I haven't got my Roku yet but one of my friends has just in the last few days struck this problem. Ive got a good setup with Apple Airport to cover the whole house so Im not very keen on mucking around with that. I wondered if I could go for something like http://www.netgear.com/home/products/networking/wifi-routers/WNR2000.aspx and simply connect it to the main network lan to wan and create wireless just for the Roku with the static routing setup. Just wondered if anyone had any suggestions.

Cheers =)


I had a similar set up for a while, but the problem you may run in to is that there is a lot of cool stuff the Roku can do, as long as it's on the same network as you and your other computers. e.g. there's a Roku app for your smartphone that controls it over WiFi; you can add the Plex app which can stream content from other computers on the network; there's a built-in DLNA player that needs all devices to be on the same network; you can 'cast' YouTube videos from your phone to the Roku; etc... these all need the Roku to be on the same network as your other devices. The best solution I found was to use a router with DD-WRT which lets you set DHCP options for specific devices - e.g. your Roku can be assigned different DNS servers to the rest of your network.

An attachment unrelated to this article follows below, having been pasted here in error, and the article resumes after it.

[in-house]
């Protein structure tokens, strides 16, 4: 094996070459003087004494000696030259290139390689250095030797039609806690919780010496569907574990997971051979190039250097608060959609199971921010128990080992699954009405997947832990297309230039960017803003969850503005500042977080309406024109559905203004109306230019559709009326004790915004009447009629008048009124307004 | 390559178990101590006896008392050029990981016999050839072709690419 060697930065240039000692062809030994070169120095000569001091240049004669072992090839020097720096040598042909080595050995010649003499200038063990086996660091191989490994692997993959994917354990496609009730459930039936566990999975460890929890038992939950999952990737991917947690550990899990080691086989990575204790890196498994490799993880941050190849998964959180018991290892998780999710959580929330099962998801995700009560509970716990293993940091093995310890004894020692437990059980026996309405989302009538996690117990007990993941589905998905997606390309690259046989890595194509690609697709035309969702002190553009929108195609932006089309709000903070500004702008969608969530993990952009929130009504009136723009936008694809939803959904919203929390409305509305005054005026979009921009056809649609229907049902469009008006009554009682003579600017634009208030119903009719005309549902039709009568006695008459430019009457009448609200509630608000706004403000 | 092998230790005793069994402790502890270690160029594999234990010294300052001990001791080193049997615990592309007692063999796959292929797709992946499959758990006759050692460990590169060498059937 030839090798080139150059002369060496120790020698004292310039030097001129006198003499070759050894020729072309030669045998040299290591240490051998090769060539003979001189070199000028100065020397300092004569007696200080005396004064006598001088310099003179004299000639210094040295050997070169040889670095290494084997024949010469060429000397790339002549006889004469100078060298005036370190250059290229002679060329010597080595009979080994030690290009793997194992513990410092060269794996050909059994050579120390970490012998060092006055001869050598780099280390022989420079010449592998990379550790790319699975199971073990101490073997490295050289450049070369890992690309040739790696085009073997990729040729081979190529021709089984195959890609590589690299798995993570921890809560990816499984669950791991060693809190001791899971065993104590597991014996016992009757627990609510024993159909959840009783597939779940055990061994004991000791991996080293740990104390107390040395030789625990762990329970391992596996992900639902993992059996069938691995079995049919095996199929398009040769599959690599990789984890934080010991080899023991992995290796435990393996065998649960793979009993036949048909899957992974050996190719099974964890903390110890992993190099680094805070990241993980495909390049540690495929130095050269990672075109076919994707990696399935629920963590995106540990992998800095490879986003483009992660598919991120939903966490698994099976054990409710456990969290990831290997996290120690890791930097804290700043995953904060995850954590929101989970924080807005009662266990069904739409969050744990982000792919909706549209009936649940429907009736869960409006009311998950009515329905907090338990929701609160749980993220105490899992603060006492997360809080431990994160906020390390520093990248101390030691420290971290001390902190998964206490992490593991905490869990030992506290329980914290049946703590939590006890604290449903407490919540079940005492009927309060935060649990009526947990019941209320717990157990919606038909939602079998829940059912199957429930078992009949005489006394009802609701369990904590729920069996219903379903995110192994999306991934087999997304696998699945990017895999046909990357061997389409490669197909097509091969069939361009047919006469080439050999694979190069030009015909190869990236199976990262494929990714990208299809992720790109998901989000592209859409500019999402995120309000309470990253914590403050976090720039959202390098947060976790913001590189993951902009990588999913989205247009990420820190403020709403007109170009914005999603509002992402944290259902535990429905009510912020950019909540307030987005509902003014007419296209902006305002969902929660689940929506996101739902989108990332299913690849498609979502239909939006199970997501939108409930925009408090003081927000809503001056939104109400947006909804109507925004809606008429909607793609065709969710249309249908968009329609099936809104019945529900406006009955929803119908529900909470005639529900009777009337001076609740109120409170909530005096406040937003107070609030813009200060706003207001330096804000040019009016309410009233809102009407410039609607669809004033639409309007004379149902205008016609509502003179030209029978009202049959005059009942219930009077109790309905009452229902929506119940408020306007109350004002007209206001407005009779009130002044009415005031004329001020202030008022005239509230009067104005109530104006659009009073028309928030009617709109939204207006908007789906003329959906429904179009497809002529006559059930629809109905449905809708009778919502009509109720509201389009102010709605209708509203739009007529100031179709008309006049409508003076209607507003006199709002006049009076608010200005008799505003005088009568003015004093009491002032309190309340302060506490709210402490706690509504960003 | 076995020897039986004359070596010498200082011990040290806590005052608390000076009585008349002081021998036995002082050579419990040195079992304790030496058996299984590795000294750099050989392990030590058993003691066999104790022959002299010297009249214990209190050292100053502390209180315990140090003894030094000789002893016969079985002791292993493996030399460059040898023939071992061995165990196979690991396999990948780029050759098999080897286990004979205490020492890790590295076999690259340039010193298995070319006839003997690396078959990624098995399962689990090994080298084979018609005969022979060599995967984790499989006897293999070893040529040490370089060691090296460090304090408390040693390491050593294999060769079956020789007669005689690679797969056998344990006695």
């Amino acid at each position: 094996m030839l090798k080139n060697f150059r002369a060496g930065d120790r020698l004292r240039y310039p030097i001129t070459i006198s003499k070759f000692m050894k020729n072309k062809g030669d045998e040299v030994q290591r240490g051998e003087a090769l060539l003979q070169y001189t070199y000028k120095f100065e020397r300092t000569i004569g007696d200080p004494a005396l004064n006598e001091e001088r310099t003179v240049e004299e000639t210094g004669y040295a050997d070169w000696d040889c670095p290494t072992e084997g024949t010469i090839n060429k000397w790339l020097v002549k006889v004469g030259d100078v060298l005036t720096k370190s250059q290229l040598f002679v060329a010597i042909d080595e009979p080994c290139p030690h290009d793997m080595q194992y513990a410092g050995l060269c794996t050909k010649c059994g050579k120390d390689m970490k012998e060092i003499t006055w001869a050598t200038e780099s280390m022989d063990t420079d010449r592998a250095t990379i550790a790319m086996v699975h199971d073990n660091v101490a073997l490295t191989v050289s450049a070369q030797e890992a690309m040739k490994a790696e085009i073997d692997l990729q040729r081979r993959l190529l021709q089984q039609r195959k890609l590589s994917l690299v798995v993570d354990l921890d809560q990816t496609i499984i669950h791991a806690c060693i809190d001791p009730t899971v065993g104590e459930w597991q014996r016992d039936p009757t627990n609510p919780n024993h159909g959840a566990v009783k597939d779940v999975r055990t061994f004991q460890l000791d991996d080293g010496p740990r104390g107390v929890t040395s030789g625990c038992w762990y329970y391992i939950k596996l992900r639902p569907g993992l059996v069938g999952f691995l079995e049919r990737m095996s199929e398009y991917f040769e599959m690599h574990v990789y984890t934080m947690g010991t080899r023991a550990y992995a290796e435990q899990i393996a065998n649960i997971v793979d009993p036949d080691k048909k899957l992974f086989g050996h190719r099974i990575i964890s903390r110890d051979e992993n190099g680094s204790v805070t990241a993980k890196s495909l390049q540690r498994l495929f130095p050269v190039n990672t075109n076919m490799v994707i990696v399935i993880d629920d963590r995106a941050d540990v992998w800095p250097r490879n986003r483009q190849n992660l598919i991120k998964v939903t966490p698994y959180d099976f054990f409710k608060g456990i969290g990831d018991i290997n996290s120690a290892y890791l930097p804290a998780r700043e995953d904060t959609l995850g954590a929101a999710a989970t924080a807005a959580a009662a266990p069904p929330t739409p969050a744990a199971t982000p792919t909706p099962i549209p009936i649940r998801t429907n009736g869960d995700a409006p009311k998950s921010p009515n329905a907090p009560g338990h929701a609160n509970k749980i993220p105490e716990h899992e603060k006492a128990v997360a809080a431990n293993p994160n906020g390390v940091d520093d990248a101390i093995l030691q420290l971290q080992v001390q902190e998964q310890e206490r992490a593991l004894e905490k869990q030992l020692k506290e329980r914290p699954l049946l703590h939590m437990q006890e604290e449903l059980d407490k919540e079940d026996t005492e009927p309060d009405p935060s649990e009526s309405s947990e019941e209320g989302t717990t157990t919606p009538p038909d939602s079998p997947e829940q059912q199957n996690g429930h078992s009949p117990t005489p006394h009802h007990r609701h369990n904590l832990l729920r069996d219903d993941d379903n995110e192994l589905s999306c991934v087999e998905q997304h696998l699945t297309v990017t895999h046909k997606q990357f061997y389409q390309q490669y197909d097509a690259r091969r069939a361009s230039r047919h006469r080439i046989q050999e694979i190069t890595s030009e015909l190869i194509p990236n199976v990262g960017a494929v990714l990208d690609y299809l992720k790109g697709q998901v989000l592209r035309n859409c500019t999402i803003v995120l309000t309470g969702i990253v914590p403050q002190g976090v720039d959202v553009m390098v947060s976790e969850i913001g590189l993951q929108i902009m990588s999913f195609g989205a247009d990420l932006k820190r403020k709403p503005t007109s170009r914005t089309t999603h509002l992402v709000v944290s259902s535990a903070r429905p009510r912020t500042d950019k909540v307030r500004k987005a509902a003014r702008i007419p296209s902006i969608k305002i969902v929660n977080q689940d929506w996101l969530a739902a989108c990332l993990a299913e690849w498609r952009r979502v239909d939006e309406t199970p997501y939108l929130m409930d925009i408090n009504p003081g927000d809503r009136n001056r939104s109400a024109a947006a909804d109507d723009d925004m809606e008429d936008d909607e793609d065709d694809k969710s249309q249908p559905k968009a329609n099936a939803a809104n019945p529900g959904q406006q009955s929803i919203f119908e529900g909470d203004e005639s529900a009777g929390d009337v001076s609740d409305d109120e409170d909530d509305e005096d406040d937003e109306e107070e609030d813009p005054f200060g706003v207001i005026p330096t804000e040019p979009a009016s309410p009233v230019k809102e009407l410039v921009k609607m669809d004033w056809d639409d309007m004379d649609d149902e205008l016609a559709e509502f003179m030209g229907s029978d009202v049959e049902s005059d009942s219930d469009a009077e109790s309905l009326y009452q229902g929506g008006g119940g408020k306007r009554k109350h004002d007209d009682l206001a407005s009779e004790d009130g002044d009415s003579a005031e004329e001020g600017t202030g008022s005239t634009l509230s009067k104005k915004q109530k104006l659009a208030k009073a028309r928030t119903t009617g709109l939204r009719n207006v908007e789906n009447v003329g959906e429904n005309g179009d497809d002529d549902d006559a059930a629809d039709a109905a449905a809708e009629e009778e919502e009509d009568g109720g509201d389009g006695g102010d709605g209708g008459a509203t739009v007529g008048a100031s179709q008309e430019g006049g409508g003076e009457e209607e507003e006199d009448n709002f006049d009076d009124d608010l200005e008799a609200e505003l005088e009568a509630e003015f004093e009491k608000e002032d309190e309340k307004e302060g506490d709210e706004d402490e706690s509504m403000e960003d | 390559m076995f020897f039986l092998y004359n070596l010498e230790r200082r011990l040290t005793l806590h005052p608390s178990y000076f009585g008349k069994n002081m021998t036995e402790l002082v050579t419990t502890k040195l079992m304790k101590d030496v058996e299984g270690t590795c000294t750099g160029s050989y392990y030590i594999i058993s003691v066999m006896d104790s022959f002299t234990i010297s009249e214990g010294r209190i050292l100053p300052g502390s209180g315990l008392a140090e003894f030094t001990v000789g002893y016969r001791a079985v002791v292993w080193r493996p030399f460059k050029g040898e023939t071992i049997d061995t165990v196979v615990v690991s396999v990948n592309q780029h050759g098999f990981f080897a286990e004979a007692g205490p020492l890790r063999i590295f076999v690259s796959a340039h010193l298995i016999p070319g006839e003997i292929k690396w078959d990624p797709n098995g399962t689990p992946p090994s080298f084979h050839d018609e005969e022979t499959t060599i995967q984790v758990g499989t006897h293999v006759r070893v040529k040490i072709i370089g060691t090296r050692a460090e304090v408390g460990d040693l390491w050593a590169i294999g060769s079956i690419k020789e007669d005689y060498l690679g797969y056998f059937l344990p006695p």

272 posts

Ultimate Geek
+1 received by user: 22


  Reply # 1202874 23-Dec-2014 19:46
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LazyDr: Persistence won out in the end, i have Netflix working on everything again, and as an added bonus due to needing to learn how to re-route the Google DNS servers, i can watch it on my Chromecast now too.

Maybe i'm the only one using the supplied "Spark" Technicolor modem still, but that would surprise me (?delusional), and so i'm going to explain what worked in the end on the off chance someone else is having the same issue.

Telnet 192.168.1.254, then once logged in, use the following:

ip rtadd dns=8.8.8.8/32 gateway=127.0.0.1 intf=LocalNetwork
ip rtadd dns=8.8.4.4/32 gateway=127.0.0.1 intf=LocalNetwork
saveall

If i used gateway=192.168.1.254 as per most of the online instructions, ping 8.8.8.8/8.8.4.4 would only result in 50% packet loss, but using the above i finally got 100% with all requests timing out

Thanks to the people who tried to help


was that 100% lost? I keep getting 0% loss with destination host unreachable

does anyone here have the default energy imports vdsl modem from slingshot?



258 posts

Ultimate Geek
+1 received by user: 32


  Reply # 1203181 24-Dec-2014 13:28
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My memory is it was 100% loss, but at work currently so can't confirm right now

1 post

Wannabe Geek


  Reply # 1204360 27-Dec-2014 09:26
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Hi, long time lurker, first post, etc. ;)

So I've been using Slingshot's Global Mode, and it has stopped working this week as well. I've routed Google DNS to a non-existent address on my LAN, and it's still picking up that I'm not in the US. Any other ideas?